Cullybackey Chapel

Front Door Chapel Back of Chapel
Chapel (3) Untitled


Nestling among the trees, and partially screened from the roadway on the east side of Cullybackey on the road to Ballymena stands the “Chapel of Ease” Roman Catholic Church.
Cullybackey is situated within the Roman Catholic ecclesiastical parish of Ahoghill and the spiritual needs of the members of that church resident in the village of Cullybackey are looked after by the priest of this parish.

Father Lynch, parish priest in Ahoghill from 1827-1847 purchased a farm on the Ballymena Road, later owned by the Cassidy family, when he realised that a mass station would be very useful for his parishioners in Cullybackey. A room in the farm house was used for religious purposes until 1866. In this year the Rev. Robert Casement, a Protestant clergyman, granted, free of rent a lease for five hundred years, and the present little edifice was built by the Rev. Charles S. Quinn.

Rev John McCourt, the Roman Catholic pastor of Ahoghill in 1861 was actively engaged in the erection of the Chapel of Ease in the village of Cullybackey. The parish over which he presided was extensive and many of his parishioners lived in the Cullybackey area. To help meet their spiritual needs the Rev McCourt with the aid of acquaintances in Ballymena, Glenarm and other parts of County Antrim whom he relied on for their generosity raised the money to build the chapel. The chapel was blessed and opened by Bishop Dorian within his first two years as Bishop in 1868.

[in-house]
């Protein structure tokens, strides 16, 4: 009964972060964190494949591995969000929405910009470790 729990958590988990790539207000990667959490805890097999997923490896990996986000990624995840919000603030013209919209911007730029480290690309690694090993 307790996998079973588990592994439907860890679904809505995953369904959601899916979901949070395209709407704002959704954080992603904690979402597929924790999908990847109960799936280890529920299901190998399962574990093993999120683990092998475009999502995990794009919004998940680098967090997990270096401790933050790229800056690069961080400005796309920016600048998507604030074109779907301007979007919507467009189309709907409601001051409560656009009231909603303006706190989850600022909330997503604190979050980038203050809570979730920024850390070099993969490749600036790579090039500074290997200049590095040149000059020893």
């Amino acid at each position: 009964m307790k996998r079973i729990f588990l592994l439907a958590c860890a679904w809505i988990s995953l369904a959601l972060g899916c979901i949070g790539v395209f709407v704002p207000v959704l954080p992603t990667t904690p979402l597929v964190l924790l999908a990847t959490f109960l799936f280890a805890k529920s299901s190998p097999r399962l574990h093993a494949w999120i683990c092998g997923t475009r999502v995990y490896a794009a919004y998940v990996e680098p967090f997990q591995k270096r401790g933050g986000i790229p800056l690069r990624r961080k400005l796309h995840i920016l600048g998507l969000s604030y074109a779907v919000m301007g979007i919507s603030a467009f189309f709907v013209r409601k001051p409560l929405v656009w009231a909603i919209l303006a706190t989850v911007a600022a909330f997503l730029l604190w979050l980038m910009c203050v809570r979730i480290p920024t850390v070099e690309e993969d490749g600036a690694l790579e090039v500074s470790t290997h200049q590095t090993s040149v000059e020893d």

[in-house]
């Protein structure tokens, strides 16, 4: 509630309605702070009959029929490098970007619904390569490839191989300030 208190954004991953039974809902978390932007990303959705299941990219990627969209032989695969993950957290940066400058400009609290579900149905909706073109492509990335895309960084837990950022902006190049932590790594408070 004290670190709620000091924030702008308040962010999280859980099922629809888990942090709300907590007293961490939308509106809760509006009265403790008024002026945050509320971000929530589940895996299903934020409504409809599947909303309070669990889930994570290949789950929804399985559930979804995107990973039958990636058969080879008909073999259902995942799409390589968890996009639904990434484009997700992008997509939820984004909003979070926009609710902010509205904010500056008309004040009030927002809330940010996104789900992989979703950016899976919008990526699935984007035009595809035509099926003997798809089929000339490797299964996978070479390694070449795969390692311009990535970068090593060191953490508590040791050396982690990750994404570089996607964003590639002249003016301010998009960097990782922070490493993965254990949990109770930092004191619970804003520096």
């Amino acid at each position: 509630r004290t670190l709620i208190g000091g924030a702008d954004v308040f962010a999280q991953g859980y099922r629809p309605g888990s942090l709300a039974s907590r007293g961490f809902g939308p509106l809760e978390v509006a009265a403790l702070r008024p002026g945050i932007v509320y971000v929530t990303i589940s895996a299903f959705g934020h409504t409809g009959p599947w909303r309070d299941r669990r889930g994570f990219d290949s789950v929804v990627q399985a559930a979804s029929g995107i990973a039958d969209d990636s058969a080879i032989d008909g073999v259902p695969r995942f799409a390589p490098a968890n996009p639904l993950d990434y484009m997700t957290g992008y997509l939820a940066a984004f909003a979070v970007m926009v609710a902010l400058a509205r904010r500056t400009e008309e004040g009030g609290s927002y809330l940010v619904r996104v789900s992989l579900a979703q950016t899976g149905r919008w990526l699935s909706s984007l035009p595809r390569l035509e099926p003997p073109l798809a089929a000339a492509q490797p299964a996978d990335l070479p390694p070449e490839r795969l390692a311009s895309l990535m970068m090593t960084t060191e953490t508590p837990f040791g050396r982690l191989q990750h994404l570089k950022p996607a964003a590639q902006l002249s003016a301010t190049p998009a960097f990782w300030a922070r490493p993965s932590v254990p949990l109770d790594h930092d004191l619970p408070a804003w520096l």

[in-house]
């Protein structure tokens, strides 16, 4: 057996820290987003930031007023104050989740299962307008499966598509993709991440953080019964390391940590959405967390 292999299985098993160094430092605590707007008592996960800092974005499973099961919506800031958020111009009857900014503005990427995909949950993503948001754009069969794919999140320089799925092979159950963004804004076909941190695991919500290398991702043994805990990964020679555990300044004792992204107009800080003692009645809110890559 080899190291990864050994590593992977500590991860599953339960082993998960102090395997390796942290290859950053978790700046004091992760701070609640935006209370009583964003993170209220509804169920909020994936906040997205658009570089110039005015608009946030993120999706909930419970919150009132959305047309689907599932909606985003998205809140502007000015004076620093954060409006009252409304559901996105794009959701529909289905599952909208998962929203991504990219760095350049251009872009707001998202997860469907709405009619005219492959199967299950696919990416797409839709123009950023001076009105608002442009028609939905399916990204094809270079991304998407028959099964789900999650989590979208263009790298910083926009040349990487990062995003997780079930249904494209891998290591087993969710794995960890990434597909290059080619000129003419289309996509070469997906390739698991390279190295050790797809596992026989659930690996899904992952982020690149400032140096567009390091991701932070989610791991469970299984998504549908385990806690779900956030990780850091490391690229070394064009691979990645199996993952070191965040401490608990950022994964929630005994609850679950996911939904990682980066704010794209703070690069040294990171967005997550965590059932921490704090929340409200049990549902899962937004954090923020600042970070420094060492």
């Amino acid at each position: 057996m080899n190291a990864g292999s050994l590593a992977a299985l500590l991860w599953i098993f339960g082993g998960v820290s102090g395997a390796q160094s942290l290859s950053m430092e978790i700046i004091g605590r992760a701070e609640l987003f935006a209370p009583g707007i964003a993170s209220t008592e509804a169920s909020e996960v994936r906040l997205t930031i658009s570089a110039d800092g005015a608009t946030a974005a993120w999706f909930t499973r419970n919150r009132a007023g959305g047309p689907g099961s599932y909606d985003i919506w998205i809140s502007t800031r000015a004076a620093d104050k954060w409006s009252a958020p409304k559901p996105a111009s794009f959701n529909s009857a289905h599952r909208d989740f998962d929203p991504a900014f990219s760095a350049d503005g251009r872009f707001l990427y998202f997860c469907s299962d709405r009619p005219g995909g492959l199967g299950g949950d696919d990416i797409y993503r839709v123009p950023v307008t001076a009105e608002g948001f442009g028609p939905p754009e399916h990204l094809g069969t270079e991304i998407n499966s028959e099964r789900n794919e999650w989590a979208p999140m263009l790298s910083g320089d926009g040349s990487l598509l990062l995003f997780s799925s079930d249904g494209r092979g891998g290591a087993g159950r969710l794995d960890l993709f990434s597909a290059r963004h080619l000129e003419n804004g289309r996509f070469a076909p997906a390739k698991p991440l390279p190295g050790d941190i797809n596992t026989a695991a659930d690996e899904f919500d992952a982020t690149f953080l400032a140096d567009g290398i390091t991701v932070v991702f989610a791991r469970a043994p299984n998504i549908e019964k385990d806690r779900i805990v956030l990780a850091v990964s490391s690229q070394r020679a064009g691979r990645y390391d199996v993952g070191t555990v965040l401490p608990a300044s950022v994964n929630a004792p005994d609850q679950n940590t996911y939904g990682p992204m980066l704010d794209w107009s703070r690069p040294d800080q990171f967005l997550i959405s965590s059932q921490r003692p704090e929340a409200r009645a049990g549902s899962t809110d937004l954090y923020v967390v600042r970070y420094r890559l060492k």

This very simple but attractive building, built in rubble basalt with granite quoins in a small hall style with four bays of single lancets lighting one side, and three lancets above the alter. Today this little chapel still nestles among the trees with the grounds kept in good order and the parish priest of Ahoghill still attends to the spiritual needs of the Roman Catholic people of Cullybackey.

Total Page Visits: 2862 - Today Page Visits: 2